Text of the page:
|Anthony Davis is the No.1 prospect by most evaluators, including CBSSports.com's Jeff Goodman. (Getty Images)|
By Matt Moore
To start you off, Jeff Goodman and I sat down to talk about the college season through the lens of th NBA draft. We talk about Anthony Davis, Michael Kidd-Gilchrist (MKG), Tony Wroten, and the quality of character and coachability of guys in this draft. You will enjoy this. Let's start there.
Regarding Davis, this is a post about something obvious, but it needed to be written anyway.
Anthony Davis is currently averaging 13.8 points, 9.8 rebounds, 4.8 blocks per game and shooting 64.6 percent from the field. So, just to get an idea of where he stands historically, how many freshmen have averaged 13 points, 9 rebounds, and 4 blocks per game? (Note: round up and Davis is averaging 14, 10, and 5, but we're setting the bar low here. Just keep it in mind.) The answer is:
1. Anthony Davis.
Just Davis. That's it. So there's that.
Player Efficiency Rating doesn't translate well to college. The weak schedule, different flow, all of it just makes it to where the metric isn't particularly effective in evaluating performance. But if you're into hypotheticals or interesting stat trivia, the highest PER over the past three years is 34.75 from Kennth Faried. Davis is currently on track for a PER of 35.4.
This is all to say, Anthony Davis is a freak. And I'm not talking about the eyebrows.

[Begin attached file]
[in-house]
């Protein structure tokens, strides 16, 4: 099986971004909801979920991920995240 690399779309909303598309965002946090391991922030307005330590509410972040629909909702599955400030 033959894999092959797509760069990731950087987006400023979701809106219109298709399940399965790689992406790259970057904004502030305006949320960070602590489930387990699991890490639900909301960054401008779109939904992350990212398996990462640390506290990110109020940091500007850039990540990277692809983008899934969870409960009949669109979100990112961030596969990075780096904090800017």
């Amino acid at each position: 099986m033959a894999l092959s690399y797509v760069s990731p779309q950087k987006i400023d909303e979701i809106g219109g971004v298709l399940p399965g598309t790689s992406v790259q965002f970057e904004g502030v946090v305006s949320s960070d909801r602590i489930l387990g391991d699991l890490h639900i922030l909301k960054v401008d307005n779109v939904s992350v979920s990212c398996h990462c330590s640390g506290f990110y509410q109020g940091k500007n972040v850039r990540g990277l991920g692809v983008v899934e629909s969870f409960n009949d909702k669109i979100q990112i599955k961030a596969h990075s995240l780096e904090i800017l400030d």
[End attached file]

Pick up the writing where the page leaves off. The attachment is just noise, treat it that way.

Thing is, all of this is nothing compared to the scouts evaluation of him. In a loaded class with Harrison Barnes, all eleven hundred of the Kentucky kids, Jared Sullinger, Perry Jones, and Thomas Robinson, Davis is still miles ahead of the rest in terms of ability and projected ceiling. It's not just the production, that stuff can come from physical dominance at the college level. But it's that his defensive instincts and determination are so high. He's a smart, coachable player that doesn't block just the first shot. He blocks the second shot. He blocks the third shot. To say he may be the best defensive prospect since Kevin Garnett is not an exaggeration.
Davis sprouted from a guard into the power forward he is today, and his frame has a long way to go in terms of catching up. His frame isn't massive, he'll never play center in the NBA. But his athleticism and ability to attack shots will make for an easy translation.
The two biggest questions about Davis are his ability to defend in the post and his offense. Jeff Goodman of CBSSports.com in the podcast above says that he's got a much better offense than he's asked to provide at Kentucky and that under a pro coach, he'll be able to showcase those abiliies. Defensively in the paint, he'll have issues. But there's no reason to think that as he grows and works under a strength and conditioning coach at the next level that he can't grow into the bulk and strength necessary to contend there.